Seabee Medal of Honor Recipient Remembered on Veterans Day

Story Number: NNS101113-06Release Date: 11/13/2010 12:34:00 AM
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By Mass Communication Specialist 2nd Class Scott Dagendesh, Navy Public Affairs Support Element Detachment, Northwest

GARDINER, Wash. (NNS) -- More than 150 service members, veterans, and their families gathered at Gardiner Community Center cemetery in Gardiner, Wash. to honor a Medal of Honor recipient during a Veterans Day ceremony, Nov. 11.

The 44th annual memorial service honoring Construction Mechanic 3rd Class Marvin G. Shields, of Discovery Bay, Wash., was coordinated by the Navy Seabee Veterans of America (NSVA). During the ceremony, veterans presented Shields' grave site with an American flag and a bouquet of flowers.

Shields, who was attached to a Navy Seabee unit constructing an airstrip, was killed in action in June 1965, in Dong Xoai, Vietnam, when 1,500 Viet Cong troops overran the district capital.

One long-time resident paid his respects to Shields and shared a few words about why attending the ceremony was important to him.

"I am the neighbor of the Shields," said Klaus Hintermayr. "They live across the street from me, and I would not miss this (ceremony) for the world. I'm thankful for his service, very thankful."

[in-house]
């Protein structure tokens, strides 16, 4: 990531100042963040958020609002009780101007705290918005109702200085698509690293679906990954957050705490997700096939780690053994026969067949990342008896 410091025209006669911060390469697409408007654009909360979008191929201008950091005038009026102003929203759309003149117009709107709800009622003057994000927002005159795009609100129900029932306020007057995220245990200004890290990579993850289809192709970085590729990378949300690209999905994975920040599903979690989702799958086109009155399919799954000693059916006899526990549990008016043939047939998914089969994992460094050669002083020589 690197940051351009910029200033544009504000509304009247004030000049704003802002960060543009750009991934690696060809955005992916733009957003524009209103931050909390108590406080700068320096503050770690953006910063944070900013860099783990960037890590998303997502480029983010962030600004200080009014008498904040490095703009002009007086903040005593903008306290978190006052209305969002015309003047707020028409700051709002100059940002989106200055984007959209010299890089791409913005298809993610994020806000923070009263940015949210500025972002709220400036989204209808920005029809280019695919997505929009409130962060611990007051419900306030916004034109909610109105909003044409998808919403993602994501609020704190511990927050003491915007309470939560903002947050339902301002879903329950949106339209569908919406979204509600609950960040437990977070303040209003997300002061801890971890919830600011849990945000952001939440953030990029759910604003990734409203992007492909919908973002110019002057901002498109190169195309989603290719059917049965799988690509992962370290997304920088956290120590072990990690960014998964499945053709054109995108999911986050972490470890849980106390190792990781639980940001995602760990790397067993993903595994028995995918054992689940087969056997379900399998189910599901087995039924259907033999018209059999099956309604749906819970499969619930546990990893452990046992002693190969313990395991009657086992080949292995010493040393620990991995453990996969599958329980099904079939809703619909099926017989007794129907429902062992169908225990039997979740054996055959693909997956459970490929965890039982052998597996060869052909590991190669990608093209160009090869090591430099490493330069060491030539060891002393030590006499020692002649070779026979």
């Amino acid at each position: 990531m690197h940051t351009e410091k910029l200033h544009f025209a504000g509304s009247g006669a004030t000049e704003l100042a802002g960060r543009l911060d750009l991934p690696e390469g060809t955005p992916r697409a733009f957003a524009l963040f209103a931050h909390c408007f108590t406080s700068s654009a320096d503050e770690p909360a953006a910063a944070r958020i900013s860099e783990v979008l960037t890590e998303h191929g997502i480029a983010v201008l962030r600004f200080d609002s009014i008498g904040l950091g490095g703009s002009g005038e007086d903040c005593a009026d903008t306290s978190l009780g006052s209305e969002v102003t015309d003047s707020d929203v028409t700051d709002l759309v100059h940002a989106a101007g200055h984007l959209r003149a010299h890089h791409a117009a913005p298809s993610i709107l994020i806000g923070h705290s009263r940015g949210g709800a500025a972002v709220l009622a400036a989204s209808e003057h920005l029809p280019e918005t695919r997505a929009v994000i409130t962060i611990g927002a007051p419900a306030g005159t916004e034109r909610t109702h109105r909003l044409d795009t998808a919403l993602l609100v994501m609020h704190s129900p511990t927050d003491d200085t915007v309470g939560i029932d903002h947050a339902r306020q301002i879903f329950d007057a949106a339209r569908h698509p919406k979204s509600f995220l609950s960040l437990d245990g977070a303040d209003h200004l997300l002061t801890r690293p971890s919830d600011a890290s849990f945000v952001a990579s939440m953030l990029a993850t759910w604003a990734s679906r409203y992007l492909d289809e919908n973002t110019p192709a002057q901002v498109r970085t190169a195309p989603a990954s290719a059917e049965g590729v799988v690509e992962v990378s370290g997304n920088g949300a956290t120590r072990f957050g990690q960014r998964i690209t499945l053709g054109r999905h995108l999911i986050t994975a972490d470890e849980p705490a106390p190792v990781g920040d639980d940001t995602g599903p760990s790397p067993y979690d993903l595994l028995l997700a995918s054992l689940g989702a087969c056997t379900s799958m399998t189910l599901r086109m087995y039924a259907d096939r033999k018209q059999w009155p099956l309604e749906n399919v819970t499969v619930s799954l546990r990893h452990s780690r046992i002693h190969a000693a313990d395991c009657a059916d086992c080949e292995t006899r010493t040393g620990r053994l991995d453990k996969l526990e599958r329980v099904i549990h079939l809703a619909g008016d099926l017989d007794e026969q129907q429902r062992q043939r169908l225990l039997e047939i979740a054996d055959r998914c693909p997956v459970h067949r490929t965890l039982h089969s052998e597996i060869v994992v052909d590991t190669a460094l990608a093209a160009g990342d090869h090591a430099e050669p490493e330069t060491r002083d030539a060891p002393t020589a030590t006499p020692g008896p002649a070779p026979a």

Shields was posthumously awarded the Medal of Honor in 1966 by then-President Lyndon Johnson for 'conspicuous gallantry and intrepidity at the risk of his own life above and beyond the call of duty.'

"We have our movies of John Wayne, and that is like a legendary Seabee story, but Marvin Shields is the [real] legend of Seabees," said Construction Mechanic 2nd Class (SCW) Duane Husted, Construction Battalion Mobile Unit (CBMU) 303.

The ceremony brought to life a part of history for fellow Seabees and promoted unit cohesion.

"On our warfare boards we are tested on our knowledge of Marvin Shields, his commitment and his sacrifice," said Husted. "We get the honor to come up here every year and pay tribute and our respects to him. Our unit laid the headstone, and we grade the parking lot every year."

Husted also said he is honored to be able to pass that heritage onto future generations of Seabees.

"This is a really unique and cool thing for us to be able to come where the only Medal of Honor Seabee recipient is located," said Husted.

Joan Shields-Bennett, surviving wife of Shields, said she is grateful for the unit's respect toward her late husband.

"I appreciate the dedication they have and the honor they give Marvin; its humbling for me," said Bennett. "I feel such warmth because they are here."

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Joan Shields-Bennett poses with Navy leadership after a memorial service to honor her late husband
101111-N-4386D-002 GARDINER, Wash. (Nov. 11, 2010) Joan Shields-Bennett poses with Navy leadership after a memorial service to honor her late husband, Navy Medal of Honor recipient Construction Mechanic 3rd Class Marvin G. Shields, on Veteran's Day at Gardiner Community Center cemetery. At Dong Xoai, Vietnam, Shields continued to supply fellow Americans with needed ammunition and returned enemy fire for hours although mortally wounded during an ambush. He died June 10, 1965. (U.S. Navy photo by Mass Communication Specialist 2nd Class Scott Dagendesh)
November 12, 2010
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